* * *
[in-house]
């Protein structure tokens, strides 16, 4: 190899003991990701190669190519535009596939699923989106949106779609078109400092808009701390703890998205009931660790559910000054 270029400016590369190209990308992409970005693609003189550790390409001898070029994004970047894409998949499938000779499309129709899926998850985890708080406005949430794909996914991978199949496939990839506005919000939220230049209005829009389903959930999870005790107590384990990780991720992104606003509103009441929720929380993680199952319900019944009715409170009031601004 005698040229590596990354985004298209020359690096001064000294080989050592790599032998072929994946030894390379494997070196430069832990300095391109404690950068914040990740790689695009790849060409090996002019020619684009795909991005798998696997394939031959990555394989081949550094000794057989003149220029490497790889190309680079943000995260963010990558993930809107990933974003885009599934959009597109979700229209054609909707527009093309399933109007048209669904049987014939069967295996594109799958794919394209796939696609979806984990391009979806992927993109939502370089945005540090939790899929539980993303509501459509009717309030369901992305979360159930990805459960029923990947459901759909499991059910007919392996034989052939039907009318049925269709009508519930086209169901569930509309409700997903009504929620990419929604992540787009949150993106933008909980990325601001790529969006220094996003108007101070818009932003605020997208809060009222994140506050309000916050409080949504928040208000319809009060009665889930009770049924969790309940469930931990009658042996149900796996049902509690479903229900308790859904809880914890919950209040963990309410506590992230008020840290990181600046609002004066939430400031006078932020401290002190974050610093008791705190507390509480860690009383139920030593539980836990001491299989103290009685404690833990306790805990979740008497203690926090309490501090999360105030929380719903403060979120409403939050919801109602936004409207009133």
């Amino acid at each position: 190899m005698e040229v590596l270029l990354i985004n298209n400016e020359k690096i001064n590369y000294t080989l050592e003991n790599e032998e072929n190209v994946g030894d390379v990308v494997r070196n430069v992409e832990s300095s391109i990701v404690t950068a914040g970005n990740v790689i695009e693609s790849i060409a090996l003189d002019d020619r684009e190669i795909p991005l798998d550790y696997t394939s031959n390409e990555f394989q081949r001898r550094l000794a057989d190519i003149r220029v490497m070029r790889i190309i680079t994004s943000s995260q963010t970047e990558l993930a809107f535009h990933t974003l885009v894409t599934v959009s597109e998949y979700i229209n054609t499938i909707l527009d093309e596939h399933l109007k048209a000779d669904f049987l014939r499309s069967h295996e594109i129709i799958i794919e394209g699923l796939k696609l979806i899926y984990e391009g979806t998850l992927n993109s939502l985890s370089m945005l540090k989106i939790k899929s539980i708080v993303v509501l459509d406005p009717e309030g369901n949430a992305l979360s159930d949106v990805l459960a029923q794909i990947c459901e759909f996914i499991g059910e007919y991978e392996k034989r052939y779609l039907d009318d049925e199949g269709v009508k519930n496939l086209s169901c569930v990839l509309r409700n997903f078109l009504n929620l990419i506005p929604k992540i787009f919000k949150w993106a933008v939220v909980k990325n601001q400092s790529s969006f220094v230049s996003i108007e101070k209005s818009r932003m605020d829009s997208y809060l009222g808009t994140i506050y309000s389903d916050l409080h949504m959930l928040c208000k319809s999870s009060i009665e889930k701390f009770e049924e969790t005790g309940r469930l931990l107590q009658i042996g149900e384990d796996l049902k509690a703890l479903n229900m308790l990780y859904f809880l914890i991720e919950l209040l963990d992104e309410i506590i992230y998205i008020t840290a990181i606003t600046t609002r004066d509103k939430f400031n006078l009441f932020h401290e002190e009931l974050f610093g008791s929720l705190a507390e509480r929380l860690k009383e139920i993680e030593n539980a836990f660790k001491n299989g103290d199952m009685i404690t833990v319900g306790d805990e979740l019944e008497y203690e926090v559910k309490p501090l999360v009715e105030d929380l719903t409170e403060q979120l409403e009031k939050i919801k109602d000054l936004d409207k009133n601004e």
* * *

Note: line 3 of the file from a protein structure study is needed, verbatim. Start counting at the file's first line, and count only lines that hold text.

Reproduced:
């Amino acid at each position: 190899m005698e040229v590596l270029l990354i985004n298209n400016e020359k690096i001064n590369y000294t080989l050592e003991n790599e032998e072929n190209v994946g030894d390379v990308v494997r070196n430069v992409e832990s300095s391109i990701v404690t950068a914040g970005n990740v790689i695009e693609s790849i060409a090996l003189d002019d020619r684009e190669i795909p991005l798998d550790y696997t394939s031959n390409e990555f394989q081949r001898r550094l000794a057989d190519i003149r220029v490497m070029r790889i190309i680079t994004s943000s995260q963010t970047e990558l993930a809107f535009h990933t974003l885009v894409t599934v959009s597109e998949y979700i229209n054609t499938i909707l527009d093309e596939h399933l109007k048209a000779d669904f049987l014939r499309s069967h295996e594109i129709i799958i794919e394209g699923l796939k696609l979806i899926y984990e391009g979806t998850l992927n993109s939502l985890s370089m945005l540090k989106i939790k899929s539980i708080v993303v509501l459509d406005p009717e309030g369901n949430a992305l979360s159930d949106v990805l459960a029923q794909i990947c459901e759909f996914i499991g059910e007919y991978e392996k034989r052939y779609l039907d009318d049925e199949g269709v009508k519930n496939l086209s169901c569930v990839l509309r409700n997903f078109l009504n929620l990419i506005p929604k992540i787009f919000k949150w993106a933008v939220v909980k990325n601001q400092s790529s969006f220094v230049s996003i108007e101070k209005s818009r932003m605020d829009s997208y809060l009222g808009t994140i506050y309000s389903d916050l409080h949504m959930l928040c208000k319809s999870s009060i009665e889930k701390f009770e049924e969790t005790g309940r469930l931990l107590q009658i042996g149900e384990d796996l049902k509690a703890l479903n229900m308790l990780y859904f809880l914890i991720e919950l209040l963990d992104e309410i506590i992230y998205i008020t840290a990181i606003t600046t609002r004066d509103k939430f400031n006078l009441f932020h401290e002190e009931l974050f610093g008791s929720l705190a507390e509480r929380l860690k009383e139920i993680e030593n539980a836990f660790k001491n299989g103290d199952m009685i404690t833990v319900g306790d805990e979740l019944e008497y203690e926090v559910k309490p501090l999360v009715e105030d929380l719903t409170e403060q979120l409403e009031k939050i919801k109602d000054l936004d409207k009133n601004e």